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TLDR: Promoted from intern to junior lead/management type of position. Offer by the company doesn't match the average salary in the market, how can I negotiate my position?

I've been working for 1 year and 6 months in total, and for 10 months in the same start-up. I joined as a junior full stack developer intern and did multiple type of tasks that have not been in my official responsibilities, for example:

  • Full development of new features and new products
  • Taking care of the company's codebase and deployment
  • Solving issues on the company's products or customer requests
  • Teaching/mentoring new developers (2 new employees) on the company's technology and solving their questions and issues.

I've worked overtime as well, but not paid hours. I felt overworked, but I saw this as an opportunity to develop my soft and hard skills, and make up for my lack of experience in the employment world. I imagined the company would know the value of my work and offer me a good position after my internship. During the whole year, I didn't receive any kind of performance review, until a few days ago... I got offered a "junior lead developer" position, where my official responsabilities will be:

  • Same as above but in an official way, meeting the company's KPI's
  • Review the other employee's tasks and manage them
  • Connect the business-related employees and product owner with the development team
  • Organize each project's development process with the development team
  • Make sure that the goals are reached by performing the above tasks

The position is good, and I like it, but the salary offered is just +600€ on my net monthly salary. During the interview I received a lot of positive feedback, and I was happy about it, but the company said that the average salary for someone like me in the market (European city) is the offered.

After doing my own research, the average salary of that position in this city is much more than the offered by the company. I used popular sites like Glassdoor and based it on my experience.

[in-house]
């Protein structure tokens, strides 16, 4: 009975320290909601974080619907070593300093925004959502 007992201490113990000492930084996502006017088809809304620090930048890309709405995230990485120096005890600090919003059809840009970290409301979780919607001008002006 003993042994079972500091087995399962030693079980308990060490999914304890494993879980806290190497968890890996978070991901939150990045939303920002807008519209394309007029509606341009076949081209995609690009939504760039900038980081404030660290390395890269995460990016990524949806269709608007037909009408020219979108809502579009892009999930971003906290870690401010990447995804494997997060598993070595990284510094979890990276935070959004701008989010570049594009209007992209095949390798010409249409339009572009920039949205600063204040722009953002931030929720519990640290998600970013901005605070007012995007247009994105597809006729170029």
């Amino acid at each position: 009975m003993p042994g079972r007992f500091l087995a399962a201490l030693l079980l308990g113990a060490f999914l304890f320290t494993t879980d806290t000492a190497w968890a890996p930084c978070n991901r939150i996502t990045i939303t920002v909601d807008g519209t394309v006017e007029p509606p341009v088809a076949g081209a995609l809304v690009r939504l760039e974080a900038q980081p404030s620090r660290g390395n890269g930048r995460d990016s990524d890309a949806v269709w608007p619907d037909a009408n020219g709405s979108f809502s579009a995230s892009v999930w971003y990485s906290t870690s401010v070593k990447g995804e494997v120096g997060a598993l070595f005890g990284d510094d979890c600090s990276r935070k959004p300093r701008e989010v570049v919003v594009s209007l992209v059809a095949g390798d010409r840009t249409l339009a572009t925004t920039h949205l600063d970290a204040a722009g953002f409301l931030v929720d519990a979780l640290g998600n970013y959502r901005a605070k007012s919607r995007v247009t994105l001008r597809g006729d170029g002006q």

I still didn't receive the official offer/contract, so I want to negotiate it. How can I approach management in this case of situation and what course of action should I avoid?

EDIT: I actually want to point out that they offered me a "junior lead developer" role. This role does not exist in the market, and I've thought about it like a way they have to tell me "you're good to be a lead but not good enough, so you're going to be a junior lead developer".

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    Comments are not for extended discussion; this conversation has been moved to chat.
    – Kilisi
    Jun 27 at 15:08
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After only 1 1/2 years, it's very unusual to be a "lead developer". Maybe they only have a very small or inexperienced team. Given that, expecting to get the average salary for a lead developer in your area may be wishful thinking. You're comparing yourself with people who may have 10 or more years experience.

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  • This is one of the ideas that I had, but thanks for confirming it to me. I actually wanted to point out that they offered me a "junior lead developer" role. This role does not exist in the market, and I've thought about it like a way they have to tell me "you're good to be a lead but not good enough, so you're going to be a junior lead developer".
    – rjscr
    Jun 26 at 21:23
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"How do I negotiate a salary"

"Thanks for the offer. I was looking for a salary of €abc,000 for that role. What do you think?"

  1. Be extremely brief. Indeed copy and paste the above, translate if necesssary

  2. State the exact, specific, figure you want, to the centime. Do NOT mention in any way ever, at all, ever bands, ranges, ballparks, outlines, goals. State the exact euro amount in writing.

  3. Never, ever, ever give a "reason" you want the salary you state. (It is utterly pointless. They can instantly demolish any reason you give in two words.)

If they come back with "arguments", or indeed they reply in any way whatsoever other than giving you the salary you stated, just reply

"Hmm. I was looking for a salary of €abc,000 for that role."

To repeat, it is utterly pointless getting in to an "argument"; they can instantly demolish any reason you give in two words.

If you don't get exactly what you want, walk away and get another job.

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    I'm curious what you think the two words are? Jun 27 at 1:33
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    @DanielR.Collins "Sorry, no".
    – henning
    Jun 27 at 14:26
  • @henning: I'm not seeing how that "demolish[es] any reason". Seems like it's just negation, for which "No" would have sufficed. Jun 27 at 19:33
  • @Daniel R. Collins that was a bitnl tongue in cheek. I guess what Fattie means is that they don't have to argue any reasons at all.
    – henning
    Jun 27 at 20:37

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